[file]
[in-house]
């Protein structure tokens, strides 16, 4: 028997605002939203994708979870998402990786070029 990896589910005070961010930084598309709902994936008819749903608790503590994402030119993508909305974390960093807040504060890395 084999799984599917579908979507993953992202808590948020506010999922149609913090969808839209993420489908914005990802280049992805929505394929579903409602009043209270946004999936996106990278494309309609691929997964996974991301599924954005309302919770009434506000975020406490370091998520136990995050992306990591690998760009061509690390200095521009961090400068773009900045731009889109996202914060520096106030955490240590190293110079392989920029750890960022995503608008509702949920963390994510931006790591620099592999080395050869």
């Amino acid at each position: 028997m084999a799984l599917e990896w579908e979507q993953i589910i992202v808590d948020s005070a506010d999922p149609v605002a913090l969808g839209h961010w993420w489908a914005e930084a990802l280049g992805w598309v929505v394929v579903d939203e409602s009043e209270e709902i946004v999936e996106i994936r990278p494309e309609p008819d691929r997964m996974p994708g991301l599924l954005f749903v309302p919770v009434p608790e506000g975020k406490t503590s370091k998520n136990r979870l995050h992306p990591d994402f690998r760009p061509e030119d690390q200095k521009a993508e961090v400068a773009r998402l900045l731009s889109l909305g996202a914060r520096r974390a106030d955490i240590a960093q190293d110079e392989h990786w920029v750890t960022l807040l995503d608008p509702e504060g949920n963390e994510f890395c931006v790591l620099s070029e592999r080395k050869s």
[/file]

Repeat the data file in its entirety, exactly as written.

[in-house]
């Protein structure tokens, strides 16, 4: 028997605002939203994708979870998402990786070029 990896589910005070961010930084598309709902994936008819749903608790503590994402030119993508909305974390960093807040504060890395 084999799984599917579908979507993953992202808590948020506010999922149609913090969808839209993420489908914005990802280049992805929505394929579903409602009043209270946004999936996106990278494309309609691929997964996974991301599924954005309302919770009434506000975020406490370091998520136990995050992306990591690998760009061509690390200095521009961090400068773009900045731009889109996202914060520096106030955490240590190293110079392989920029750890960022995503608008509702949920963390994510931006790591620099592999080395050869």
């Amino acid at each position: 028997m084999a799984l599917e990896w579908e979507q993953i589910i992202v808590d948020s005070a506010d999922p149609v605002a913090l969808g839209h961010w993420w489908a914005e930084a990802l280049g992805w598309v929505v394929v579903d939203e409602s009043e209270e709902i946004v999936e996106i994936r990278p494309e309609p008819d691929r997964m996974p994708g991301l599924l954005f749903v309302p919770v009434p608790e506000g975020k406490t503590s370091k998520n136990r979870l995050h992306p990591d994402f690998r760009p061509e030119d690390q200095k521009a993508e961090v400068a773009r998402l900045l731009s889109l909305g996202a914060r520096r974390a106030d955490i240590a960093q190293d110079e392989h990786w920029v750890t960022l807040l995503d608008p509702e504060g949920n963390e994510f890395c931006v790591l620099s070029e592999r080395k050869s």